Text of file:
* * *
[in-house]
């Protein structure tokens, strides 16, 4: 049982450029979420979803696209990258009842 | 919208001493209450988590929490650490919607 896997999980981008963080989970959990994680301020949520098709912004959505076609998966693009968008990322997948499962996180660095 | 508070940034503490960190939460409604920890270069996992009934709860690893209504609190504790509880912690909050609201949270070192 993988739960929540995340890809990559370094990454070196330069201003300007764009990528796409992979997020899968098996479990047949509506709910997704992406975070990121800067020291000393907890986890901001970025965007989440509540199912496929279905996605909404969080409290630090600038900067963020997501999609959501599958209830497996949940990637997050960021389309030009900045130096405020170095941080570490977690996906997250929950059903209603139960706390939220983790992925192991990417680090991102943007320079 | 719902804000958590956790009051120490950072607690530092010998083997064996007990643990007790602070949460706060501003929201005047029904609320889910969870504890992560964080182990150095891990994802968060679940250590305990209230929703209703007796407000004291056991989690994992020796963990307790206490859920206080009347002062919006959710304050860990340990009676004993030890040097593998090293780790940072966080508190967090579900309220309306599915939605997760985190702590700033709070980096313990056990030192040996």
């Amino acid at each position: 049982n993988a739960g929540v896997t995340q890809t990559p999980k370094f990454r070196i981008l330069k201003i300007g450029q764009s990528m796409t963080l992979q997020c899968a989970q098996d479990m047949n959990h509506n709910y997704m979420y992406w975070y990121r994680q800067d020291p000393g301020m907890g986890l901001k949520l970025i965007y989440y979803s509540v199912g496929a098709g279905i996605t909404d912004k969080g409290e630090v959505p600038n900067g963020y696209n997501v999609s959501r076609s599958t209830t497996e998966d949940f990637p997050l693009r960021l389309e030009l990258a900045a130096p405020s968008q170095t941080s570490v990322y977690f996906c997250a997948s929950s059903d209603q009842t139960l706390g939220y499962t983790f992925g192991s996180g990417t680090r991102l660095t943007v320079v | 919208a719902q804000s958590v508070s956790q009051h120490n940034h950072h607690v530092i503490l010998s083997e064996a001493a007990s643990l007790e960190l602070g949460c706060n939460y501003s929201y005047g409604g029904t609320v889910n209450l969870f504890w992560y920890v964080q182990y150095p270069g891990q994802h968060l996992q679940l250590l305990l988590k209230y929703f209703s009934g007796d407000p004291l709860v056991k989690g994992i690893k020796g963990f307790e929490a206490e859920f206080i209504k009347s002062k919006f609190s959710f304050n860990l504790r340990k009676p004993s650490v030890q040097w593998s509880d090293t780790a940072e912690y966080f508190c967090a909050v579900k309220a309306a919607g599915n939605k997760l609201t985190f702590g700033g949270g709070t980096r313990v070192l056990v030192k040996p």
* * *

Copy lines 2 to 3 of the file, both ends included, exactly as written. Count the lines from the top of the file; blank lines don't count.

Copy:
């Protein structure tokens, strides 16, 4: 049982450029979420979803696209990258009842 | 919208001493209450988590929490650490919607 896997999980981008963080989970959990994680301020949520098709912004959505076609998966693009968008990322997948499962996180660095 | 508070940034503490960190939460409604920890270069996992009934709860690893209504609190504790509880912690909050609201949270070192 993988739960929540995340890809990559370094990454070196330069201003300007764009990528796409992979997020899968098996479990047949509506709910997704992406975070990121800067020291000393907890986890901001970025965007989440509540199912496929279905996605909404969080409290630090600038900067963020997501999609959501599958209830497996949940990637997050960021389309030009900045130096405020170095941080570490977690996906997250929950059903209603139960706390939220983790992925192991990417680090991102943007320079 | 719902804000958590956790009051120490950072607690530092010998083997064996007990643990007790602070949460706060501003929201005047029904609320889910969870504890992560964080182990150095891990994802968060679940250590305990209230929703209703007796407000004291056991989690994992020796963990307790206490859920206080009347002062919006959710304050860990340990009676004993030890040097593998090293780790940072966080508190967090579900309220309306599915939605997760985190702590700033709070980096313990056990030192040996």
């Amino acid at each position: 049982n993988a739960g929540v896997t995340q890809t990559p999980k370094f990454r070196i981008l330069k201003i300007g450029q764009s990528m796409t963080l992979q997020c899968a989970q098996d479990m047949n959990h509506n709910y997704m979420y992406w975070y990121r994680q800067d020291p000393g301020m907890g986890l901001k949520l970025i965007y989440y979803s509540v199912g496929a098709g279905i996605t909404d912004k969080g409290e630090v959505p600038n900067g963020y696209n997501v999609s959501r076609s599958t209830t497996e998966d949940f990637p997050l693009r960021l389309e030009l990258a900045a130096p405020s968008q170095t941080s570490v990322y977690f996906c997250a997948s929950s059903d209603q009842t139960l706390g939220y499962t983790f992925g192991s996180g990417t680090r991102l660095t943007v320079v | 919208a719902q804000s958590v508070s956790q009051h120490n940034h950072h607690v530092i503490l010998s083997e064996a001493a007990s643990l007790e960190l602070g949460c706060n939460y501003s929201y005047g409604g029904t609320v889910n209450l969870f504890w992560y920890v964080q182990y150095p270069g891990q994802h968060l996992q679940l250590l305990l988590k209230y929703f209703s009934g007796d407000p004291l709860v056991k989690g994992i690893k020796g963990f307790e929490a206490e859920f206080i209504k009347s002062k919006f609190s959710f304050n860990l504790r340990k009676p004993s650490v030890q040097w593998s509880d090293t780790a940072e912690y966080f508190c967090a909050v579900k309220a309306a919607g599915n939605k997760l609201t985190f702590g700033g949270g709070t980096r313990v070192l056990v030192k040996p």